Rich Leigh, the founder of Radioactive PR company, is spending his Friday afternoon in a coffee shop. No, he was not having a coffee break, rather he was enjoying his day-off just like the rest of his employees! The reason? Well, let’s just say that Rich Leigh believes that his employees wouldn’t be able to do a good job if their job is all they do.
“There are two ways to make money in my line of work,” Rich Leigh explained. “retain clients and get new ones. Miserable, tired staff can’t do either.”
As a solution to boost the efficiency of his employees, Leigh opted to adopt a 4-day a week scheme. How does this work? By theory, in a 4-day a week scheme, employees have to work from 28-32 hours in a week. Although they have a shorter amount of time spent in the office, employees would still be paid for 35-40 hours in a week salary rate.
To see if the 4-day a week scheme would work with his company, Leigh and his employees gave it a try for 6 weeks. As a result, Leigh discovered that his employees are just as productive and even show signs of growth and improvement!
What makes the 4-day a week scheme more productive and efficient than the traditional 5-day a week scheme? Leigh thinks that it is all due to the emotional well-being of his employees. Now that they have fewer days spent at work, his employees are definitely happy- if not happier!
Shawn Anchor, the author of The Happiness Advantage, explains that the brain works much better when a person is feeling positive or is happy. Thus happy employees are 12% more productive as compared to employees who are not.
Leigh’s The Radioactive PR company is not the only company who has shifted to the new work hour scheme. The Green Party and Frances O’Grady, the general secretary of the Trades Union Congress, believes that employees deserve to awarded with reduced working hours. “It’s time to share the wealth from new technology, not allow those at the top to grab it for themselves,” she reiterated.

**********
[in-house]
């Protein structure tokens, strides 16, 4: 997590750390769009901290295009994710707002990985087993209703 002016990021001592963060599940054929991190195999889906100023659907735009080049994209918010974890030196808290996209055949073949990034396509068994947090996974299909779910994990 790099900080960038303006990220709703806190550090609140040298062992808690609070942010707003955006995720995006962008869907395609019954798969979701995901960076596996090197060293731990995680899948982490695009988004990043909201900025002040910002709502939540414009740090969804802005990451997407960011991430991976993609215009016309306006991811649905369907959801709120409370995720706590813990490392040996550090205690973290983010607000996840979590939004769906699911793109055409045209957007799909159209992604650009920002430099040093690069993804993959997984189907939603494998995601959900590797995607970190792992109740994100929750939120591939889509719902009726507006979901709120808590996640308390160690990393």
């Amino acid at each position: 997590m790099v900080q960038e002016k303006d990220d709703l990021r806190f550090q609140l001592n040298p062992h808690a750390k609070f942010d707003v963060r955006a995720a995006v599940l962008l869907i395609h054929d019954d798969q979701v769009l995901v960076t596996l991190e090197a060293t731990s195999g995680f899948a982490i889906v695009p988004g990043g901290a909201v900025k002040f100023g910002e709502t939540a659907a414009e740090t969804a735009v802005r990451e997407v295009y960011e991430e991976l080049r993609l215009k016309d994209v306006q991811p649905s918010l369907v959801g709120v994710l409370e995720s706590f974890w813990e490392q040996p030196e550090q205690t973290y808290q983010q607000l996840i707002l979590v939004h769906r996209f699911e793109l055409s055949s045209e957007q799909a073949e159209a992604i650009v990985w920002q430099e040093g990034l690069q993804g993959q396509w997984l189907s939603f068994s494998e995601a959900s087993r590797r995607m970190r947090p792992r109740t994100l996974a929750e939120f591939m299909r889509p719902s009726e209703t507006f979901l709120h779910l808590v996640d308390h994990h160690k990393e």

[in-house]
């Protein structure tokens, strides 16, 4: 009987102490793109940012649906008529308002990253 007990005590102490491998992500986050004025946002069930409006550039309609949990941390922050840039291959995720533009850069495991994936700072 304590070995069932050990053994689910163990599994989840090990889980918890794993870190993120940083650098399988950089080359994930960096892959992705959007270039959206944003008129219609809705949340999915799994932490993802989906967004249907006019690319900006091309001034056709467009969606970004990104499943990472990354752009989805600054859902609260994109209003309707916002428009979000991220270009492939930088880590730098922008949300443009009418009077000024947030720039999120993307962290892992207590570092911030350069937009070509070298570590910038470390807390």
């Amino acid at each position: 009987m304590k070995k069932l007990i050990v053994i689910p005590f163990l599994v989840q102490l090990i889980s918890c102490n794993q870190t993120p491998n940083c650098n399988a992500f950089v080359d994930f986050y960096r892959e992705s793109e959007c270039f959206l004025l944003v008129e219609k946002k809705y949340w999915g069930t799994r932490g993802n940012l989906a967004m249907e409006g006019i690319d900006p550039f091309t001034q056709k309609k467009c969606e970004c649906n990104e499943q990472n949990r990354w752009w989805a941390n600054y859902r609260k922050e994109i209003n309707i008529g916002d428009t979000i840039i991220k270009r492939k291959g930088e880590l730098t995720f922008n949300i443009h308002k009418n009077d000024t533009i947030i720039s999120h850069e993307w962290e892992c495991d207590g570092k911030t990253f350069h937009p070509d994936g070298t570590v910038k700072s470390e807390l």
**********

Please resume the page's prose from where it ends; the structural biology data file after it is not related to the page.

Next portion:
However, Leigh also shared the downsides of adopting a 4-day a week scheme. Now, his employees have a reduced 45-minutes lunch break and a 20% annual leave.
But this doesn’t seem to bother Leigh’s employees. For example, Angharad Planells, the 4-day a week scheme worked well with her.“Honestly, I don’t see myself ever leaving,” Planells voiced out how satisfied she is with the new working hours scheme. “Did I mention how many CVs we’ve had in since people found out we went four days?”
The founder of the 4 Day Week Campaign, Aidan Harper, is hoping that the new working hours scheme will be universally mandated by legislation or by the trade union.
“In the UK, we have growing numbers of overworked people,” Harper explained. “but we also have a growing number of under-worked people, namely gig economy employees looking for more work. So one question is whether the redistribution of time, of workload, might help this.”
Harper also stressed out that the 5-day a week scheme is designed to cater to the jobs we had generations ago. Now that we are in the 21st century, things need to be changed to keep up with the demands of our society.
“And there is a more potent question about what the economy is for. Surely the purpose of the economy is to create a good life within it, and have a material basis from which you can be housed, have an education etc. But something our economy is not providing for us is time, which we need. The next stage in economic development should not be to generate more stuff, but to create the conditions in which we can live good lives.” Harper added.
Does the new working hour scheme being introduced today excite you? SHARE your thoughts in the comment section below!